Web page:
Politicians and activists are taking the fight for Florida’s congressional borders to court. Again. The courts are weighing whether to take over or leave the next draft in the hands of lawmakers.
With Florida’s congressional borders still in limbo, and the parties to the case still at odds—in fact more divided than they’ve ever been, it’s getting pretty easy to think, “Ok, so what else is new?”
But most probably don’t realize just how right they are.
This is Aubrey Jewett, a political scientist at the University of Central Florida says, “We’ve had numerous examples of the courts getting involved in redistricting in Florida—several quite significant.”
“So, ’62, 72, 92, 2002, and now,” Jewett rattles off, “we’ve had court intervention either at the federal or state level and sometimes both.”
And it’s not just Florida’s Legislature having problems with congressional districts. In the most recent round of reapportionment, courts have altered maps in nine different states. That failure rate has some, like Rep. Evan Jenne (D-Hollywood), calling for an independent redistricting commission.
“It’s become very obvious to anyone paying any attention whatsoever that the folks one floor above us cannot—cannot do this,” Jenne says. “They just can’t do this.”
But barring some pretty drastic changes in state government there’s virtually no chance of that kind of measure catching on in the Legislature. Despite the bitterness and distrust that exists between Republican majorities in Florida’s House and Senate, they absolutely agree reapportionment is their prerogative.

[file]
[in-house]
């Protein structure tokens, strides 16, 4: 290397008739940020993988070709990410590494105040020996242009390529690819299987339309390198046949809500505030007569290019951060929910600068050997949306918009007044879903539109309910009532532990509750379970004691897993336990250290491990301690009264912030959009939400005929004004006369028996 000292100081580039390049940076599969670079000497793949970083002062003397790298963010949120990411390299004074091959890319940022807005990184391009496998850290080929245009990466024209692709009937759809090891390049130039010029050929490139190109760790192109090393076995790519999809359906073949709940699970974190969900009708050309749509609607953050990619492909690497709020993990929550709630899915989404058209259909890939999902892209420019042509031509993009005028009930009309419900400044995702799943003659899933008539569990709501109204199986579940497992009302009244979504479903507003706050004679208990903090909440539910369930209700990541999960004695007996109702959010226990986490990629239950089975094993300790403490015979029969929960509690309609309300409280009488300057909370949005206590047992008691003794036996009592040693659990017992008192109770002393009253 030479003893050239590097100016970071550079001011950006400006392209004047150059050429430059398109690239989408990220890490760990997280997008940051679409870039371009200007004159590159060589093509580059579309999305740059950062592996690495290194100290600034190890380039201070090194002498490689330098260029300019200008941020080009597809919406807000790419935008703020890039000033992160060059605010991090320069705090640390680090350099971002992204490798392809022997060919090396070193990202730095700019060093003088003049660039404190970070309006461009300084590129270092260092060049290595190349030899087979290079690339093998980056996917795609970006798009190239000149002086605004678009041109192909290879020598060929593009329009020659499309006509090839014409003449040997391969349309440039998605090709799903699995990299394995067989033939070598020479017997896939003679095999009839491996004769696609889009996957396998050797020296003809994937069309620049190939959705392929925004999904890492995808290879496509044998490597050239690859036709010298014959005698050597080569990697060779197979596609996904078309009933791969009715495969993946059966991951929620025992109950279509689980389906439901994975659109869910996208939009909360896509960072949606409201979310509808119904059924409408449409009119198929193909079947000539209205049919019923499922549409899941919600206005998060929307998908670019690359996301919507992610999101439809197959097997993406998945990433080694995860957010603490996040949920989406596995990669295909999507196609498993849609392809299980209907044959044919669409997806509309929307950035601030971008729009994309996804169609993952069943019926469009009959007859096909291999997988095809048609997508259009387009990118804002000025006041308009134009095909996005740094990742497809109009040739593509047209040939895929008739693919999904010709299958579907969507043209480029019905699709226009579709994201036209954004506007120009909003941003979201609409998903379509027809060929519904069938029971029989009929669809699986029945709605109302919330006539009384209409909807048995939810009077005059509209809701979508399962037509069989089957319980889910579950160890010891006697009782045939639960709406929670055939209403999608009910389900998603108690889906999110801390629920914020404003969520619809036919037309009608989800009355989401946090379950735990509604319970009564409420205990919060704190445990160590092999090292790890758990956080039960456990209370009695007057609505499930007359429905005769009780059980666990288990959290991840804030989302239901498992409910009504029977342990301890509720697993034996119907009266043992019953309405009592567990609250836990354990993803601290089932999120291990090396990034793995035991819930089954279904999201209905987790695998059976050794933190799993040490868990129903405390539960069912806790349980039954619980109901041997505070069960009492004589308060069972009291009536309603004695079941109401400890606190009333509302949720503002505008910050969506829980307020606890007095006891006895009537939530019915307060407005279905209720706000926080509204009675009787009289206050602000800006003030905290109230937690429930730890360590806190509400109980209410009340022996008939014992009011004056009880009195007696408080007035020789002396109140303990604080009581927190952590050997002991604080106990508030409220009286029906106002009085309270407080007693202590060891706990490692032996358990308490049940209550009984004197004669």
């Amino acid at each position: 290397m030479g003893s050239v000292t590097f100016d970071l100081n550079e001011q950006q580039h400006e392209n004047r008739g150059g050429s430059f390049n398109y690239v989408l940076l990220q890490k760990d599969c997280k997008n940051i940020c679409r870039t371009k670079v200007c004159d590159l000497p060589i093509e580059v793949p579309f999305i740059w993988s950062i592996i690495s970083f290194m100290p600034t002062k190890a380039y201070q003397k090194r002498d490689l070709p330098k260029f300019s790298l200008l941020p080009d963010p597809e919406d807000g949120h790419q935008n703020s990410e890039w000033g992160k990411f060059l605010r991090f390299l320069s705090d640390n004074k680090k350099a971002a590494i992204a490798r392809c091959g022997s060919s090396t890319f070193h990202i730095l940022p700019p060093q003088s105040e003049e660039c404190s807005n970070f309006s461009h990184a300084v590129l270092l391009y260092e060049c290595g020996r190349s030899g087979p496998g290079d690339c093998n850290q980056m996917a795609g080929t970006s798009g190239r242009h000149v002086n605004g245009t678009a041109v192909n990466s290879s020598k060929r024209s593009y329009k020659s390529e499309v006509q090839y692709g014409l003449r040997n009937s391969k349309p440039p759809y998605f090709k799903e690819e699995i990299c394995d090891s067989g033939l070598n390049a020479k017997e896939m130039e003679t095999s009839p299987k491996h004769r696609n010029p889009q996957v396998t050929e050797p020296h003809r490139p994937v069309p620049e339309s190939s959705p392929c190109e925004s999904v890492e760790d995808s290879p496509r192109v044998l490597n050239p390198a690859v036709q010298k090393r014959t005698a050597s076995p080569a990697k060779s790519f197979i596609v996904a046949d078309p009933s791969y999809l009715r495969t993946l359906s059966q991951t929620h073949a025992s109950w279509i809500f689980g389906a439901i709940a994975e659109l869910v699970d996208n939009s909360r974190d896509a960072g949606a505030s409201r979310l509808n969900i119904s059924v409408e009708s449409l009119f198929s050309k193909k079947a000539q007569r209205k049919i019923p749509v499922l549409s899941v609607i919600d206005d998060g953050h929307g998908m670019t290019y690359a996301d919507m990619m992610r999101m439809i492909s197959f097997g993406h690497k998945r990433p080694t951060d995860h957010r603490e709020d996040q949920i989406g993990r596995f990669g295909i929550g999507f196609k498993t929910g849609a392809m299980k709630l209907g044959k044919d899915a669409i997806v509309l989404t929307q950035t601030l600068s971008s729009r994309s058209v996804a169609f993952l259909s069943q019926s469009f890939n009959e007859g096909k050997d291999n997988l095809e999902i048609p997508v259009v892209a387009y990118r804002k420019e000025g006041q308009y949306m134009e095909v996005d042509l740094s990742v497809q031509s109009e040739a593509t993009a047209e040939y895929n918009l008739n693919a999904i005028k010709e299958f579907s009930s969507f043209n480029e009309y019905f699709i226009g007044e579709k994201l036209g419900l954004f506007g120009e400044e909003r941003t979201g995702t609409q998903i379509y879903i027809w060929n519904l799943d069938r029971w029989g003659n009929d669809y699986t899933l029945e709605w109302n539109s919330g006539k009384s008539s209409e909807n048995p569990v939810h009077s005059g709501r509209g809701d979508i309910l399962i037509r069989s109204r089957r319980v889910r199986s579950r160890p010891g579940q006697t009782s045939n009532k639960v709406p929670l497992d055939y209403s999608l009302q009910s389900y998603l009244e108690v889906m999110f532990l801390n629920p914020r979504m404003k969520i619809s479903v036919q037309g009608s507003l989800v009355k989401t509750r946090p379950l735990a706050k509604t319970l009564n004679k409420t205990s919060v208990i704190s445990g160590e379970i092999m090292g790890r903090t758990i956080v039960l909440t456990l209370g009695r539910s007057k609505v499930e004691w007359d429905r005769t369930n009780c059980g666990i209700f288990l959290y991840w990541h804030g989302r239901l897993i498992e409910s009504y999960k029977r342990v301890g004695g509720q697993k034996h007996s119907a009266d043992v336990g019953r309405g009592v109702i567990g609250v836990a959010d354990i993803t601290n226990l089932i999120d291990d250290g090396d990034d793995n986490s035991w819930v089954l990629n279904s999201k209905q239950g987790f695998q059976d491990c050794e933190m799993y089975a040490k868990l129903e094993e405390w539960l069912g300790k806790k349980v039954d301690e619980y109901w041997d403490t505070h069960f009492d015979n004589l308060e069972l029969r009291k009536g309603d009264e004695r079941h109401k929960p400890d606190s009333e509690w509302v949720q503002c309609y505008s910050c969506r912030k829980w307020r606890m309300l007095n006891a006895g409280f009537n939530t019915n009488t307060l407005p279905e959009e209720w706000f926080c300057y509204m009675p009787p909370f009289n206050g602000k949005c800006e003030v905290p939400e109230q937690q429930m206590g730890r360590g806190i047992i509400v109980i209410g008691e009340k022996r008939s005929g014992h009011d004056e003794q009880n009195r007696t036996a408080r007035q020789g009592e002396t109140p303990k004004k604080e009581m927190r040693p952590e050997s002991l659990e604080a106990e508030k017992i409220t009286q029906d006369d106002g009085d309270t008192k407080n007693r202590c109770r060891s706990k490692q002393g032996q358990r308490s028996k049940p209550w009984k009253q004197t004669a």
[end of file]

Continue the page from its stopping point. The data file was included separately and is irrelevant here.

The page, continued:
It’s the basis for Rep. Mike Hill’s (R-Pensacola) repeated calls for rejecting the Supreme Court ruling that sent lawmakers into special session to revise eight districts. His idea garnered little support among the membership, but many Republicans agree the ruling violates the separation of powers principle.
After grumbling about the burden of Florida’s fair districts amendment, majorities in the House and Senate approved a map—just not the same one as the other chamber. Ironically, Jewett says the push for that amendment began as a plan for a redistricting commission.
“Their first attempt to get a constitutional amendment on the ballot was to have a bipartisan commission draw the lines,” Jewett says. “They actually gathered signatures for that, and they gathered enough to trigger Florida Supreme Court review.”
Jewett explains the Court tossed the amendment because it violated the single subject provision and the ballot summary was misleading. But if Florida wants a commission—whether independent, non-partisan or bi-partisan—the road runs through the ballot box, and there are no active measures to that effect.
As it stands now, the borders are back in the justice’s hands. The House wants 60 more days so all parties can submit proposals at the circuit court level. What’s more, they want the court to acknowledge the map is only provisional, and lawmakers can revise the lines at will. The Senate still wants to bargain—submitting a map that recedes from some but not all of its agreed-upon changes. But the voting rights groups that brought the case say the Legislature struck out, and the Supreme Court is on deck.